I must have the best and latest of everything. This holds true for me as long as my budget holds up. In fact, its less 'latest and greatest' and more 'what people are willing to give me' most of the time. Not that I'm cheep, just that I'm poor.




Not that it would make much difference I suppose, who wants to pay for stuff you can probably get for free. Take software for example. I've found free versions of almost every app I've wanted to use. When I first got my computer I spent hours searching online for free software to make the tiniest of jobs simpler or quicker. Because I could.


For about a year I used Safari on my Mac. It was free, it came with Apple's design and endorsement, and could therefore be trusted to integrate itself into the operating system without hassle. I started subscribing to rss feeds at about the same time that Apple released Tiger, and with it the new improved Safari 2.0. Safari 2.0 had lots of cool stuff I was sure I needed, but couldn't afford the upgrade to Tiger. Then Safari started crashing. A lot. I tried to fix it but to no avail. I had already tired of Internet Explorer at my all PC workplace and switched to Firefox. I thought, why not do the same at home?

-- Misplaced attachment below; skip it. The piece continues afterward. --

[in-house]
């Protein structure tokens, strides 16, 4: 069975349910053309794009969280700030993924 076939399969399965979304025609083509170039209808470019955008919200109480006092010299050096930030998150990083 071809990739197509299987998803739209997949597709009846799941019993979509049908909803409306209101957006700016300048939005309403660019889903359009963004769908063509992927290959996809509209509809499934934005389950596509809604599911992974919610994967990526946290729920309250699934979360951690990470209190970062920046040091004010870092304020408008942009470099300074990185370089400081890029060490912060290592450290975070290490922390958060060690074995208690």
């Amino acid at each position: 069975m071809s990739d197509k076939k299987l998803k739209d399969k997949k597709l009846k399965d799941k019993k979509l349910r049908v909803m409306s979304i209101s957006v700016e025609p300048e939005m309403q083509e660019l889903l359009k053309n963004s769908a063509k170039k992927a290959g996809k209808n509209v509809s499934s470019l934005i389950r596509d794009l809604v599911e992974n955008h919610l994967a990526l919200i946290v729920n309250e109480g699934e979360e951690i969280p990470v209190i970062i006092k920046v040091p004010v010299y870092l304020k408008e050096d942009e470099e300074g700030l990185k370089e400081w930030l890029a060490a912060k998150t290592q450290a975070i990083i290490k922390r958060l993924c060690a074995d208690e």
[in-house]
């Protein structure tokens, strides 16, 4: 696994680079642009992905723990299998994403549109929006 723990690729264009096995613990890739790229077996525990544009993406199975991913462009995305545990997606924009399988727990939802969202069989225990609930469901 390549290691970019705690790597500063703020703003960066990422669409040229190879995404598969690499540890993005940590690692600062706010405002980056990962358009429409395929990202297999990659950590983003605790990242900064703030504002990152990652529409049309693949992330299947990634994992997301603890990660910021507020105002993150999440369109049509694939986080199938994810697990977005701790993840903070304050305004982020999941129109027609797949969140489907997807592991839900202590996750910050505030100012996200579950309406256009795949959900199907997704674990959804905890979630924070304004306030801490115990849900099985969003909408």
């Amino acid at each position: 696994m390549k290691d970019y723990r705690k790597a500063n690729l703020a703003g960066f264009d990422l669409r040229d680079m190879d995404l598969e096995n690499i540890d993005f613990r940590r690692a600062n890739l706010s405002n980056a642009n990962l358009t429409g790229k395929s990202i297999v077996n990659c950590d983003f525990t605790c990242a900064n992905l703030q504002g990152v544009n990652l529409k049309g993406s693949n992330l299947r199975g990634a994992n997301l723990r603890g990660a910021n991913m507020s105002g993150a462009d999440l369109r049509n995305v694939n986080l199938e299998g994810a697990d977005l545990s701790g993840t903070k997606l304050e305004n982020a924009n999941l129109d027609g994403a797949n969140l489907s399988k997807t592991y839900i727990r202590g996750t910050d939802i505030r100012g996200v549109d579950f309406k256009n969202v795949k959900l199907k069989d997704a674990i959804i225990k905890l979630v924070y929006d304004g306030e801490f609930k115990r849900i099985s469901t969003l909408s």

I haven't looked back (except maybe the once I've started Safari by accident using Quicksilver, and I felt a wave of nostalgia for its beautiful brushed metal). Firefox gives me a clean consistant experience between work and home, and allows me to do amazing things like keep my bookmarks in sync (now even easier with Foxmarks). But it got me thinking... How many things can I keep in sync between work and home?


Then I 'discovered' Web 2.0... what a find! I can create documents, keep a calendar, write to-do lists, even write screenplays, all from my browser, allowing me to access these things from anywhere. I've gone-a-hunting for as many useful sites as I can find. My next post I'll be listing the best ones I've found so far, and the ways I'm using them.

I footnotes